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NUS/Unipol survey shows affordable accommodation is dwindling

Tuesday 15-12-2015 - 11:36

The NUS/Unipol Accommodation Costs Survey, published today, reveals that the supply of affordable accommodation is declining as students continue to face a cost of living crisis.  

Over the last ten years purpose-built student accommodation has changed beyond recognition, with more affordable rooms disappearing from the market and being replaced by brand new studio accommodation. Rooms with their own private bathroom are now the norm, and more ‘traditional’ catered halls with shared bathrooms have reduced to a residual level.

Private providers are capitalising on the increasing demand for student accommodation and have grown by 42 per cent in the last year. Institutions still remain the largest supplier of accommodation, however they grew by only one per cent in the last year. If this trend continues the private sector will be the majority supplier by the time of the next survey in summer 2018.

The move away from affordable accommodation and towards more high-end rooms has seen an increase in the overall average weekly rent for purpose-built student accommodation stands at £146.73; this represents an 18.4 per cent increase since the last survey in 2012-13.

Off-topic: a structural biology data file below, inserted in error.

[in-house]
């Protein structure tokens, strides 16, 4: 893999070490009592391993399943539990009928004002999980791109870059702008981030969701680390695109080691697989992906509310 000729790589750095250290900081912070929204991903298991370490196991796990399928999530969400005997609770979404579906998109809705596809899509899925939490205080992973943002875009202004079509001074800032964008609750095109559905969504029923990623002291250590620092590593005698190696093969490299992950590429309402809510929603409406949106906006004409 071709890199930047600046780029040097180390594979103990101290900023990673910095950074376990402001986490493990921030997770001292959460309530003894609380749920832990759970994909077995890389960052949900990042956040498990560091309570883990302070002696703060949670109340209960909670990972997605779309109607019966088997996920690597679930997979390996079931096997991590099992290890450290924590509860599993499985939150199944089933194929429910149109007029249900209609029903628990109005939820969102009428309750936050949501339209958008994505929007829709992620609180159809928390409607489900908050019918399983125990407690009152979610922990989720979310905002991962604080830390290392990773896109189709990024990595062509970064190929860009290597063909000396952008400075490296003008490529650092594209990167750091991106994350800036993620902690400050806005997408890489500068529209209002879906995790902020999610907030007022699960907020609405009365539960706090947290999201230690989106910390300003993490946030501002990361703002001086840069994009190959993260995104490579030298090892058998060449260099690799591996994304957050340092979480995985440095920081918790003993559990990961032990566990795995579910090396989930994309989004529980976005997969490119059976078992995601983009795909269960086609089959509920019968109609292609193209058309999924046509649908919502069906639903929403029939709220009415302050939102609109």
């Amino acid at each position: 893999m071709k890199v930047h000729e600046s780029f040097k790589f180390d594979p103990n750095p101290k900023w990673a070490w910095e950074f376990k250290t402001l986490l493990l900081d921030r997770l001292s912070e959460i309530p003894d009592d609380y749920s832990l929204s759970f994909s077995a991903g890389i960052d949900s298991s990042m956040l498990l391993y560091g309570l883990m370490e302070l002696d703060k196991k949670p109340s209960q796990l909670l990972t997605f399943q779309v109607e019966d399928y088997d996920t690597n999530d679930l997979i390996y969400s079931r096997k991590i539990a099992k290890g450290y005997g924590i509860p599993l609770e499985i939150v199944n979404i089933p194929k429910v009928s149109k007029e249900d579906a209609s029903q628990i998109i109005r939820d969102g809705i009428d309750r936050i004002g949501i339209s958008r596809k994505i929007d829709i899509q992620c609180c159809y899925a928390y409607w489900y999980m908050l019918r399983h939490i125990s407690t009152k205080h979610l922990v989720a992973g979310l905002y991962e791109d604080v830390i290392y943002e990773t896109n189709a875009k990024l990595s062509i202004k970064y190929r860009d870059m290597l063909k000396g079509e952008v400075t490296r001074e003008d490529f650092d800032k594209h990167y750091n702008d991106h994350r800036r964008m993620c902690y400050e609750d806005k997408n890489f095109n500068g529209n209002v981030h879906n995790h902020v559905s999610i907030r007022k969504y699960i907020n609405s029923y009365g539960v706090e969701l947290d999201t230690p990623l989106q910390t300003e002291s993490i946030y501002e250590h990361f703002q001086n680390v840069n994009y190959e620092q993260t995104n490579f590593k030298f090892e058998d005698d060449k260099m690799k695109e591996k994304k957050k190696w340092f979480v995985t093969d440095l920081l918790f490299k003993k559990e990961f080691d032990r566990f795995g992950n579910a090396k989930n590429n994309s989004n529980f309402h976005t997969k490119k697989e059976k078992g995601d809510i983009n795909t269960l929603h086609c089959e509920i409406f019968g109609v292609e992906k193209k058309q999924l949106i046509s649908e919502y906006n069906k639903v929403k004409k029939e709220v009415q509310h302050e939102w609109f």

Whilst private providers are largely responsible for the increase in overall average rent prices, the research found that nearly half of universities did not have a policy on providing affordable accommodation and over half did not involve students at all in rent setting decisions.

Shelly Asquith, NUS Vice President (Welfare) said: “Universities are systematically failing to provide affordable accommodation for their students, and have either invested in expensive new-builds or sold off old property to private developers.

“The market is hugely exploitative as many first year students expect to stay in halls of residence and often have no choice but to pay these sky-high rents or miss out completely

“High living costs, including the cost of accommodation, put students from working class backgrounds off attending university altogether. Institutions need to think carefully about how they will take responsibility for changing this and limiting Higher Education from becoming closed off to the rich.”

You can read the full report here.

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